“We don't create cities to build buildings,” said Dan. “Cities evolve through our collective desire for culture, community, commerce and conviviality”.

Value lies in creating healthy, happy places. Without retrofit, we can’t get anywhere near that. We don’t have the resources, the materials, the carbon budget for it.

Melbourne School of Design Director, Dan Hill.

Enough is enough...

The real design challenge is urban resilience and resourcefulness.

For Ali, there is a beauty in acknowledging that an adaptation might be ‘perfectly imperfect’, revealing more of its history through less waste as in the case of Oxley Lodge.

To accelerate sustainable city-shaping, Toby suggested “We don’t need new buildings, full stop. The answer is figuring out how to get by with what we already have.” And as he posited, each retrofit comes with the invitation and obligation to reflect both the city’s history and that of First Nations Country and culture.

The panel continued by exploring barriers to retrofitting our cities and ways to combat them creatively. Where the number one barrier is upfront cost, the panel considered the need for financial incentives and supply chain overhaul. Where another mitigating factor is that many existing buildings hadn’t been designed with any provision for a different future, the panel proposed transformative zoning and building regulation reassessment (recalling the success of Postcode 3000 in the 1990s) while designing re-fits and new builds for ‘loose fit’ and ‘long life’.

After a volley of questions from our highly engaged audience, the panel event concluded with recognition that sufficiency – the notion that what exists is already enough – begets more creative solutions for urban reform, resilience and regeneration.

In Australia, our cities are relatively young. Perhaps elsewhere in the world there is a more mature mindset that recognises cities as being in a constant state of edit, acknowledging the value of what already exists and thinking about how they can be tuned. We welcome progressive legislation and authority incentives to support circular cities into a climate positive future.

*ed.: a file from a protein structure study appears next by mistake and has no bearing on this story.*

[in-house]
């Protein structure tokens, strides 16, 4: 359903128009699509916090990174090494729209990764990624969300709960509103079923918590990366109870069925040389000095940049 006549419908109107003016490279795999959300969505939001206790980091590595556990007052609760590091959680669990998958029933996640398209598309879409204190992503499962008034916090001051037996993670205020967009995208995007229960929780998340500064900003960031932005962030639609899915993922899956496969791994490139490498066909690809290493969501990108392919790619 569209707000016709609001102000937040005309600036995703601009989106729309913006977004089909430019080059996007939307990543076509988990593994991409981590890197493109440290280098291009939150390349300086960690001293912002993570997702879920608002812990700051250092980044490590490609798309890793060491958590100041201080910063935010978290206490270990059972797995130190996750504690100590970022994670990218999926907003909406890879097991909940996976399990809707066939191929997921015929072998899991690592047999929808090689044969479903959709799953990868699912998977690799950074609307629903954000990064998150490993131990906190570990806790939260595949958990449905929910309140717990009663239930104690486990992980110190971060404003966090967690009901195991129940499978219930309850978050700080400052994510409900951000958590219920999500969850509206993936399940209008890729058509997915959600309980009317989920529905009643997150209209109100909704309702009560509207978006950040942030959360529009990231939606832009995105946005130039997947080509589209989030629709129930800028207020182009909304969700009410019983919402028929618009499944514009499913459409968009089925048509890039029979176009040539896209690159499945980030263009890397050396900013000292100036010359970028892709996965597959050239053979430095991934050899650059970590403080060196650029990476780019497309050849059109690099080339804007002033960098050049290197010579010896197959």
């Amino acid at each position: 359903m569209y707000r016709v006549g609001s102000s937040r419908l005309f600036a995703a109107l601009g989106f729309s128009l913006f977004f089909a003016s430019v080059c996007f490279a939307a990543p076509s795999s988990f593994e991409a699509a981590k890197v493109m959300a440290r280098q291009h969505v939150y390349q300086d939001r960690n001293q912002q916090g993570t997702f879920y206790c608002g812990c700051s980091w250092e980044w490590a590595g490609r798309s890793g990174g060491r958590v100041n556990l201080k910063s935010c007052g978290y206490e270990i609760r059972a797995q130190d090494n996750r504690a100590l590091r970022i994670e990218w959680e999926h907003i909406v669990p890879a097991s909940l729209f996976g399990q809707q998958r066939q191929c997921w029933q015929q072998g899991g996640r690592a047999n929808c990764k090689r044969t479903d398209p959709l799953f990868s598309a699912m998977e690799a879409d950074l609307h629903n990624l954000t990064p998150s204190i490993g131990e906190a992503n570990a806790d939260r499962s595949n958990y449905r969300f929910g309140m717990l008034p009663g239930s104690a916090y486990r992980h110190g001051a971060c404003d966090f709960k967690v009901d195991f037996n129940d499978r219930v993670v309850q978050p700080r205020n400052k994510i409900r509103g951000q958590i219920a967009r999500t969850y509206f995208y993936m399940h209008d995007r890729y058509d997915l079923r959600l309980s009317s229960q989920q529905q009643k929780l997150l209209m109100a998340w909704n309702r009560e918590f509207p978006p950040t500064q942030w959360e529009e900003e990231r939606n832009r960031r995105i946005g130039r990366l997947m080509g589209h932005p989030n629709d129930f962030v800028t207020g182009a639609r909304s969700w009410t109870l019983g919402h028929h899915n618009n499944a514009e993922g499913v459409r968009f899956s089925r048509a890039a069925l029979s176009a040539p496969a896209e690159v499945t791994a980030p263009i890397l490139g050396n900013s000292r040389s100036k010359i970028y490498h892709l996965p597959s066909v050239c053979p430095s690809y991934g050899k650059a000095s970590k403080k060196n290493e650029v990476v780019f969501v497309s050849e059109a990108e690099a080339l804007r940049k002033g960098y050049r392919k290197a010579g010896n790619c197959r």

Co-CEO and co-host Neil Logan.

Photos: Benjamin Burrato.

Highlights from our Design Sprint

Given the way current crises and potential solutions will affect future generations, we called on students and recent graduates for their responses to the environmental and social advantages and challenges of Retrofitting Our Cities.

On Saturday 25 May, 16 students teamed up for a Design Sprint to develop and present concepts for radical building adaptation, precinct evolution and building circularity. The sprint was hosted by BVN’s Head of Brand and Communications Mitch Page 

and Architect Alberto Quizon with Breathe's Jade Whittaker and KTA’s Jarrod Malbon as guest facilitators.

Congratulations to Ellie Marks and Lily Simpson — from the School of Architecture and the Built Environment at Deakin University — for their winning pitch 'Fill in the _____.' Stay tuned for more from this dynamic duo. As part of their Design Sprint prize, Ellie and Lily will expand on their proposal in an upcoming article.

Our cities are perpetually evolving, undergoing continuous transformation and refinement. The pace and waste of knock-down-rebuild development is responsible for a significant share of our collective carbon footprint. To meet our climate commitments, we need to take an editing mindset; retrofitting, re-invigorating, and tuning what we have.

Simply put, we can no longer afford to build new.

Architect and Head of Brand & Communications, Mitch Page.

Video by Benjamin Burrato.
Where to next?

While the topic of retrofitting and adaptive reuse is far from new – indeed Melbourne and cities all the world over are peppered with inspiring examples of retrofit and reuse excellence – keeping this dialogue alive spurs collective commitment into collaborative action.

Vive la retrofit révolution!
Video by Tom Ross.

We extend our gratitude to our panelists, facilitators, hosts, participants, supporters, team and audience for making these events such a success. There will be more stops on the retrofit roadshow. Look out for our events in your city.

Retrofitting Our Cities was presented by BVN in association with KTA, Breathe and The GPT Group as part of Melbourne Design Week 2024 at Queen & Collins on the traditional lands of the Wurundjeri and Woi-wurrung of the Kulin nation.